News and Facts about Cuba

WHEN WILL CUBA IMPROVE RELATIONS WITH ITS OWN JOURNALISTS?

WHEN WILL CUBA IMPROVE RELATIONS WITH ITS OWN JOURNALISTS?
PUBLISHED ON THURSDAY 18 DECEMBER 2014.

In the wake of the US and Cuban announcements of a resumption in the
diplomatic relations severed more than half a century ago, Reporters
Without Borders would like to draw attention to the lack of of
information in Cuba and to call for the release of imprisoned journalists.

“Now that diplomatic bridges are being built, it is high time that Cuba
improved relations with its own independent journalists, and it could
start by immediately releasing the two journalists and the who
are unjustly detained,” said Claire San Filippo, the head of the
Reporters Without Borders Americas desk.

“A thaw in relations also needs an end to threats and intimidation, and
the possibility for news providers to carry out their activities freely
and without being subjected to harassment. More than ever before, Cubans
need pluralist, independent and diversified information.”

This will pose a major challenge to the authorities in Cuba, where
freedom of information is extremely limited. The government maintains a
complete monopoly of news and information and tolerates no independent
media aside from a few Catholic Church magazines.

Only state media are permitted (national radio and TV, two daily
newspapers – Granma and Juventud Rebelde – and their local versions).
This drastically limits access to freely-reported and independent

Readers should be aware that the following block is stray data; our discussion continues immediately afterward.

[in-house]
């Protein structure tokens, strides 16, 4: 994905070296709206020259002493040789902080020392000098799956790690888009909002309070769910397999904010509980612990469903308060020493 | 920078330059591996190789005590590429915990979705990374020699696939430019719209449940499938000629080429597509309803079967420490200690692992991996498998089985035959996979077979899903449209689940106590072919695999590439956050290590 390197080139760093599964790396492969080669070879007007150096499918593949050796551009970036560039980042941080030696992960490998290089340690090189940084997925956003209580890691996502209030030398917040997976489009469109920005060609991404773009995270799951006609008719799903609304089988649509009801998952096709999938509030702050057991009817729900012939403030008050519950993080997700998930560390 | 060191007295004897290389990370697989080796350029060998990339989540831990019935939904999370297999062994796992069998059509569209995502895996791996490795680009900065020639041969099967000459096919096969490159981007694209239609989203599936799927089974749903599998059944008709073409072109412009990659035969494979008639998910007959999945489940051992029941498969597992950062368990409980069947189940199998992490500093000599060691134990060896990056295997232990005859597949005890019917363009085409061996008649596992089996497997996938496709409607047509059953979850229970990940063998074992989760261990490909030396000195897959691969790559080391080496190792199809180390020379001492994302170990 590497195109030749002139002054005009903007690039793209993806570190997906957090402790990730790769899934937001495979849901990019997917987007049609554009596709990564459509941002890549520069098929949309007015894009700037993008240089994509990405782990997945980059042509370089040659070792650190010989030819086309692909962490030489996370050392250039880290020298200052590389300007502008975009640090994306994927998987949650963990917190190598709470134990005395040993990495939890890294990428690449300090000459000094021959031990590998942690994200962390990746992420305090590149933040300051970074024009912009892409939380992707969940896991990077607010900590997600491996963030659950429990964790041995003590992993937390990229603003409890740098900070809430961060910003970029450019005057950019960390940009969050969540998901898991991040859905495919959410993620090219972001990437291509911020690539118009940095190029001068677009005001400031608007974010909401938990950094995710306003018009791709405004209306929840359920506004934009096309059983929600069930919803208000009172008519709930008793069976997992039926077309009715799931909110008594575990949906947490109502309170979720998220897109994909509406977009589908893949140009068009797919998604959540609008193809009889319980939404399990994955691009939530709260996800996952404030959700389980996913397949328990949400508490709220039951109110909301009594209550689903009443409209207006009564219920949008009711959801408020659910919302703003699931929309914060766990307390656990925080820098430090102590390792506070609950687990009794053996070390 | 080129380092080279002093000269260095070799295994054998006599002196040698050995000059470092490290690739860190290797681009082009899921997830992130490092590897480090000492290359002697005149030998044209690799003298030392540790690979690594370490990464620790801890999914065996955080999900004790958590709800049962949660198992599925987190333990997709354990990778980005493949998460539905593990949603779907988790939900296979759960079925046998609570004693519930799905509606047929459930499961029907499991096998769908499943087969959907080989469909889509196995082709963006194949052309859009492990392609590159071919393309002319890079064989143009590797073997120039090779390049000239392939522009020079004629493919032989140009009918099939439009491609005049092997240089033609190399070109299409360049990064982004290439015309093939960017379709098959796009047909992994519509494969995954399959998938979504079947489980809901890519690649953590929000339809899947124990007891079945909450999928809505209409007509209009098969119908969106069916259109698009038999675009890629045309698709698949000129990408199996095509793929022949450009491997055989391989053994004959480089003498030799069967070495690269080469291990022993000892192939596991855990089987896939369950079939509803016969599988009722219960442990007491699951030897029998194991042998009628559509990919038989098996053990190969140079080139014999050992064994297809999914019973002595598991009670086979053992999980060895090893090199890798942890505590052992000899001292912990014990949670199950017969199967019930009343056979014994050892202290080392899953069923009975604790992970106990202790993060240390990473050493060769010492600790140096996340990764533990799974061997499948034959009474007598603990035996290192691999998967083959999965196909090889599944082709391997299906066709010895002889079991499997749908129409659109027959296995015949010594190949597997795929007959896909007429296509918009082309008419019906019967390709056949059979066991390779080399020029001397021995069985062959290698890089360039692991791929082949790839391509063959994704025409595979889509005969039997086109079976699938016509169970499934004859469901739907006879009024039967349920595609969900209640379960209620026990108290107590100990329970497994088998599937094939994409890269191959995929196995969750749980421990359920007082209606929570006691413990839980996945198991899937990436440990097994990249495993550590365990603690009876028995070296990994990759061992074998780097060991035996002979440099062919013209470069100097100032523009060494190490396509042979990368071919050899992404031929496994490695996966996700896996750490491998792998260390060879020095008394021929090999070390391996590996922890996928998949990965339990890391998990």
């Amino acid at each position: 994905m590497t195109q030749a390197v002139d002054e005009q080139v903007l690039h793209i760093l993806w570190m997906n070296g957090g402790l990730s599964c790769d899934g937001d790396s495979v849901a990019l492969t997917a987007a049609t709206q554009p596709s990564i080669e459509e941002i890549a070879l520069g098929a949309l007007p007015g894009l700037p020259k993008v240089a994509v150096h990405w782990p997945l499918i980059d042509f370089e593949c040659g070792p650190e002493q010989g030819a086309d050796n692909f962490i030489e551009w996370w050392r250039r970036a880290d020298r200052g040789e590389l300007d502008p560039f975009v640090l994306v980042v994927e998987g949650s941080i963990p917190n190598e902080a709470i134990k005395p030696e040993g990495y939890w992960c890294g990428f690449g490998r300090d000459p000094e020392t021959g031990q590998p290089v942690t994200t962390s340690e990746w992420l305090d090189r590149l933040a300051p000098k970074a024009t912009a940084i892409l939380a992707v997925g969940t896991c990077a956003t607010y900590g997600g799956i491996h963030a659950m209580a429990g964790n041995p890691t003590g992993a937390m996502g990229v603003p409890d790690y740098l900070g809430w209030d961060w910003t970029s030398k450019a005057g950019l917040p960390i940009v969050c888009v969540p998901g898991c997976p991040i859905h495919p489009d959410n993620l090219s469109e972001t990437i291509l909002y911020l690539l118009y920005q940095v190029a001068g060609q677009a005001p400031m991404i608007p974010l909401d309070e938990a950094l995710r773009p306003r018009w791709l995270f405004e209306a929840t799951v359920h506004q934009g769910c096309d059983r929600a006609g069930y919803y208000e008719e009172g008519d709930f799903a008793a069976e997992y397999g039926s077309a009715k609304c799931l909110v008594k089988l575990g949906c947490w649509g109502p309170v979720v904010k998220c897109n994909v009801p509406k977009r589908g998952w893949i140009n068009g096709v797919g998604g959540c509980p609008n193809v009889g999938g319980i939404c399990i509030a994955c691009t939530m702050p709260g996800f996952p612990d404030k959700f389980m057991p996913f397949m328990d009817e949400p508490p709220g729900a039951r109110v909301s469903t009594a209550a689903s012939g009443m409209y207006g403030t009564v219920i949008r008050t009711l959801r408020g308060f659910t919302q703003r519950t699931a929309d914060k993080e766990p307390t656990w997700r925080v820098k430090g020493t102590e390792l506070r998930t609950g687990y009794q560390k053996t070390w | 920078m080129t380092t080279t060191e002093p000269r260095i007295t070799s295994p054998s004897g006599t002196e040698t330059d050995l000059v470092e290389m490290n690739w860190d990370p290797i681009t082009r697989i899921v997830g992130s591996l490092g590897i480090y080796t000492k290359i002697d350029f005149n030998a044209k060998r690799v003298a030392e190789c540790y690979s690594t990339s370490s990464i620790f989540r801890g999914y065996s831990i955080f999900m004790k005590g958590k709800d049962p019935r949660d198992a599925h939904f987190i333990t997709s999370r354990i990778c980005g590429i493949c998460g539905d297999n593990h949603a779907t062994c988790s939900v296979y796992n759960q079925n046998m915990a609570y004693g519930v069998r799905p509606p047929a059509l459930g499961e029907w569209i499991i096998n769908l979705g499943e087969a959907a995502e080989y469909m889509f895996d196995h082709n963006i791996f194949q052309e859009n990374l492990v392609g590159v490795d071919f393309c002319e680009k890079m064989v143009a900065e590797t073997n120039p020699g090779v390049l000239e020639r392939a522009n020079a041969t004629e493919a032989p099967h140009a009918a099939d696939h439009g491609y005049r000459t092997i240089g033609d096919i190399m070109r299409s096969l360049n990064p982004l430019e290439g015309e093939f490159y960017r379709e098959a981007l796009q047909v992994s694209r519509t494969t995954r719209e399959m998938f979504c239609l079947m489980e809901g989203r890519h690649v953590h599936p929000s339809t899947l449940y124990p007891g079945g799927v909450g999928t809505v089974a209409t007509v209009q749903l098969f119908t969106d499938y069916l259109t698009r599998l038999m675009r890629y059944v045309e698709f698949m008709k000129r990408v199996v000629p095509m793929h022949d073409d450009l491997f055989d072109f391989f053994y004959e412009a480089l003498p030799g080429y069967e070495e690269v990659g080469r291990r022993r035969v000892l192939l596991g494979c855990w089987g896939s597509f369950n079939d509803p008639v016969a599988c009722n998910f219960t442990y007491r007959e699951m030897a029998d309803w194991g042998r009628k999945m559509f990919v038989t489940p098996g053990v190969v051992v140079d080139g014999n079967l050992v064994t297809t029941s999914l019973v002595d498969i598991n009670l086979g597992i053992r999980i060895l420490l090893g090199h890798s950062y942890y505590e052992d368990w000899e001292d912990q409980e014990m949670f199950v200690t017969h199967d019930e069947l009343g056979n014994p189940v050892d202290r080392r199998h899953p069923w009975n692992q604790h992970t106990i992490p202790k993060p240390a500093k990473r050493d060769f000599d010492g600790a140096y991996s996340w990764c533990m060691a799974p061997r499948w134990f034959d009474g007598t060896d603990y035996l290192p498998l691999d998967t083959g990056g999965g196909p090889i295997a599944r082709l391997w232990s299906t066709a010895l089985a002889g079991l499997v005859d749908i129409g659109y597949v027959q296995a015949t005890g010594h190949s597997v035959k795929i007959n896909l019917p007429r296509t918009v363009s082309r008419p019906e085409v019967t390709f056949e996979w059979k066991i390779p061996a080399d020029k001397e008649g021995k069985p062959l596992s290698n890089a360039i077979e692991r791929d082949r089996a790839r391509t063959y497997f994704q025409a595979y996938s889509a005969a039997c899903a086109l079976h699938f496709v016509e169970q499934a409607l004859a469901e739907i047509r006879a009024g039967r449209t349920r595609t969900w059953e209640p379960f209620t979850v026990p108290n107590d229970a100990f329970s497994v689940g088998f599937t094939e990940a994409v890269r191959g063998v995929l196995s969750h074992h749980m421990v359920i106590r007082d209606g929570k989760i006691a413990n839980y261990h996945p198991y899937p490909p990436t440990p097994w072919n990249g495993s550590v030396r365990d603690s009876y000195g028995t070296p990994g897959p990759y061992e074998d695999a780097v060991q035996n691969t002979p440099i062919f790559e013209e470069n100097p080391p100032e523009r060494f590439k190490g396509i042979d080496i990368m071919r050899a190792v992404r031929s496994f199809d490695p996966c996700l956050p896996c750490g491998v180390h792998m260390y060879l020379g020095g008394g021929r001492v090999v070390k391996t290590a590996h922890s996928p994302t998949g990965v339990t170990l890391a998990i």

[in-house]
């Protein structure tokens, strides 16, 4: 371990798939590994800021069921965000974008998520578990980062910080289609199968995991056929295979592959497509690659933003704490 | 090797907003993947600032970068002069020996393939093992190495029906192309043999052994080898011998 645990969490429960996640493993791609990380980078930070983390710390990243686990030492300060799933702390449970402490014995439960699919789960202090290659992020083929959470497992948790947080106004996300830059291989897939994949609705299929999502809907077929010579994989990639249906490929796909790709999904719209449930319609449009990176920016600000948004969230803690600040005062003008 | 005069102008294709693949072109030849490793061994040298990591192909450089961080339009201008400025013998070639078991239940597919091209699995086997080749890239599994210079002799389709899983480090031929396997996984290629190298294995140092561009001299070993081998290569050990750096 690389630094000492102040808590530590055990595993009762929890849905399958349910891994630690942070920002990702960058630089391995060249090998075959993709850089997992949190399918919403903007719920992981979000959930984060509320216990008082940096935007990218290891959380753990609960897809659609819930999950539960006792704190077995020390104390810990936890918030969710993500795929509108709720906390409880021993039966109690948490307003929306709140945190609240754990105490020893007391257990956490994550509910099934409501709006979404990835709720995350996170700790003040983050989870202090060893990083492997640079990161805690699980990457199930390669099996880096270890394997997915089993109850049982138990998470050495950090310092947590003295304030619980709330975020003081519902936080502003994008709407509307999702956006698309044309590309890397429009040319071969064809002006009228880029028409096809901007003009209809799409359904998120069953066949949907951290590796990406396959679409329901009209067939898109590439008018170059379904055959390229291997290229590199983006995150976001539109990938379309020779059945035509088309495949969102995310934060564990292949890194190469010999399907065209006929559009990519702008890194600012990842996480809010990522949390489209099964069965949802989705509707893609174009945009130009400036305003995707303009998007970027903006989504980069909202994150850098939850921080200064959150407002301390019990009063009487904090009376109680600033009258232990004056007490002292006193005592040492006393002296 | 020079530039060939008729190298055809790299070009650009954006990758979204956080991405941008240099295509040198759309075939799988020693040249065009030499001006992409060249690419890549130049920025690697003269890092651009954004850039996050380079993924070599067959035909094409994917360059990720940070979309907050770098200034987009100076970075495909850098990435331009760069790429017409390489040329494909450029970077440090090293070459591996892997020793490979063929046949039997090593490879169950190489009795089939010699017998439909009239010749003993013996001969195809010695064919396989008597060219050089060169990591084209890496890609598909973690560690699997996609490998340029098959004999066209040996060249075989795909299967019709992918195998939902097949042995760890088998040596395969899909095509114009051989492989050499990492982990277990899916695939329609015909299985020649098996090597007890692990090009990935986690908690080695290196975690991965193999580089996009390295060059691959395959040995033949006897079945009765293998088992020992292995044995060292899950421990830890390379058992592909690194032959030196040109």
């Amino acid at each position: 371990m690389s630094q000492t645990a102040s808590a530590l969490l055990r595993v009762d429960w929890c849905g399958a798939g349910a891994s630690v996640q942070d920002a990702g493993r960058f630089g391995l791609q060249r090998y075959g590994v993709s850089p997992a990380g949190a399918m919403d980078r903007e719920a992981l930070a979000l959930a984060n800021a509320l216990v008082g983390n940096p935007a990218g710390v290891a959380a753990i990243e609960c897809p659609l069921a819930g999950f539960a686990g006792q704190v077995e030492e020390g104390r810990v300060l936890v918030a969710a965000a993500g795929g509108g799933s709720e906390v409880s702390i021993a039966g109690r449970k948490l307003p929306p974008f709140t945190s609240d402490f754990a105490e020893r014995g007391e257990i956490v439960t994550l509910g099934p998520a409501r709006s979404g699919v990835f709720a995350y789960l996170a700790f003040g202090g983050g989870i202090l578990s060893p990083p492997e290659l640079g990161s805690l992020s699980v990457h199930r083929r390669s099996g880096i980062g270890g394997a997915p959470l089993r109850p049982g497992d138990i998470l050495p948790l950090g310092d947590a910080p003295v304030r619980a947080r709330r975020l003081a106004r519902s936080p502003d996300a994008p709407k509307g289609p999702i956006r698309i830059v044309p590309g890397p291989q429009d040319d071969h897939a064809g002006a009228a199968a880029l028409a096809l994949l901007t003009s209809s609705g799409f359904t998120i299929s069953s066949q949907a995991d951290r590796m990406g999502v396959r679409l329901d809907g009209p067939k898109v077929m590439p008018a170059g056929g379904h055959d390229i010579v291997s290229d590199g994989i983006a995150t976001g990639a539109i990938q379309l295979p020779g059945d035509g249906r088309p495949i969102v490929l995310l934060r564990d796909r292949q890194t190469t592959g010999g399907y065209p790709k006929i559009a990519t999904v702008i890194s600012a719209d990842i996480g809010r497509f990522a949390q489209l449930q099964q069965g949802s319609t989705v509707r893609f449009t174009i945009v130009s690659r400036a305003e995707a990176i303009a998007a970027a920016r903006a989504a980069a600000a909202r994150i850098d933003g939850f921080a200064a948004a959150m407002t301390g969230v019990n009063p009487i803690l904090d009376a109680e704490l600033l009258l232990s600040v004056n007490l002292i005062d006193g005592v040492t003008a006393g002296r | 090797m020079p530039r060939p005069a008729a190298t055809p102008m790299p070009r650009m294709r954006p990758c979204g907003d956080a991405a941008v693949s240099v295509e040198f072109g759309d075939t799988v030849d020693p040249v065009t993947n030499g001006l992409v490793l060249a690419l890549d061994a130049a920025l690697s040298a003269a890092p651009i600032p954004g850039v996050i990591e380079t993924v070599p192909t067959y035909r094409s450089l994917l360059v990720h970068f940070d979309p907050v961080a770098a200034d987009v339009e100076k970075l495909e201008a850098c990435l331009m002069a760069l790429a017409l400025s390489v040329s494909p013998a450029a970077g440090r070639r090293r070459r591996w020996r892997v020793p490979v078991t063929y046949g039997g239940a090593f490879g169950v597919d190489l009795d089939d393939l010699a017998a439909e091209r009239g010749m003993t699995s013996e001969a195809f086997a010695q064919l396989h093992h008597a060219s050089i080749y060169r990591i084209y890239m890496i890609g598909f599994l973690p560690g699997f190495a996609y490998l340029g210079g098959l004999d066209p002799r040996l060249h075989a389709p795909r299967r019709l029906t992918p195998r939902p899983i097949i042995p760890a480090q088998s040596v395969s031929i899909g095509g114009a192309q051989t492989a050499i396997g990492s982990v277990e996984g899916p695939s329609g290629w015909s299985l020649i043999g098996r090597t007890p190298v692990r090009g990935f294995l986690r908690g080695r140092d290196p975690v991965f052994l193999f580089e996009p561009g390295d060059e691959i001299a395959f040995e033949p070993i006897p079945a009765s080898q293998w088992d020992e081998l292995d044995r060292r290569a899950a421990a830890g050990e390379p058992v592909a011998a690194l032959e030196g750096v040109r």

information.

The authorities also control the coverage provided by foreign
journalists by cherry-picking who gets accreditation and by expelling
those whose reporting is regarded as overly negative.

access is very limited because of the prohibitive cost and
because it is closely controlled. Independent Cuban news websites that
are based abroad, such as Payo Libre, Hablemos Press, Cubanet, Cuba
Encuentro and Martí Noticias, cannot be accessed from within Cuba.

The authorities often blame the low Internet penetration rate on the US
but this excuse ceased to be valid when the ALBA-1 fibre-optic
cable linking Cuba to became operational, leaving a political
desire to restrict access as the only possible explanation.

As well as preventing media pluralism, the authorities continue to
persecute journalists and bloggers who criticize the regime.

The last of the journalists during the 2003 “Black Spring”
crackdown was freed in 2011, but professional journalists,
citizen-journalists and bloggers have been subjected to threats, smear
campaigns, arrests and arbitrary detention ever since then.

The authorities are currently holding two journalists – Yoenni de Jesús
Guerra García and José Antonio Torres – and the blogger Ángel
Santiesteban-Prats, who has repeatedly reported being tortured.

Cuba is ranked 170th out of 180 countries in the 2014 Reporters Without
Borders press freedom index, the lowest position of any country in the
Americas.

Source: When will Cuba improve relations with its own journalists? –
Reporters Without Borders –
http://en.rsf.org/cuba-when-will-cuba-improve-relations-18-12-2014,47403.html

Leave a Reply

Your email address will not be published. Required fields are marked *

Follow Us
Visit Us On TwitterVisit Us On FacebookVisit Us On Google PlusCheck Our Feed
Donate for Servers
We run various sites in defense of human rights and need support to pay for more powerful servers. Thank you.
Cubaverdad on Twitter
Archives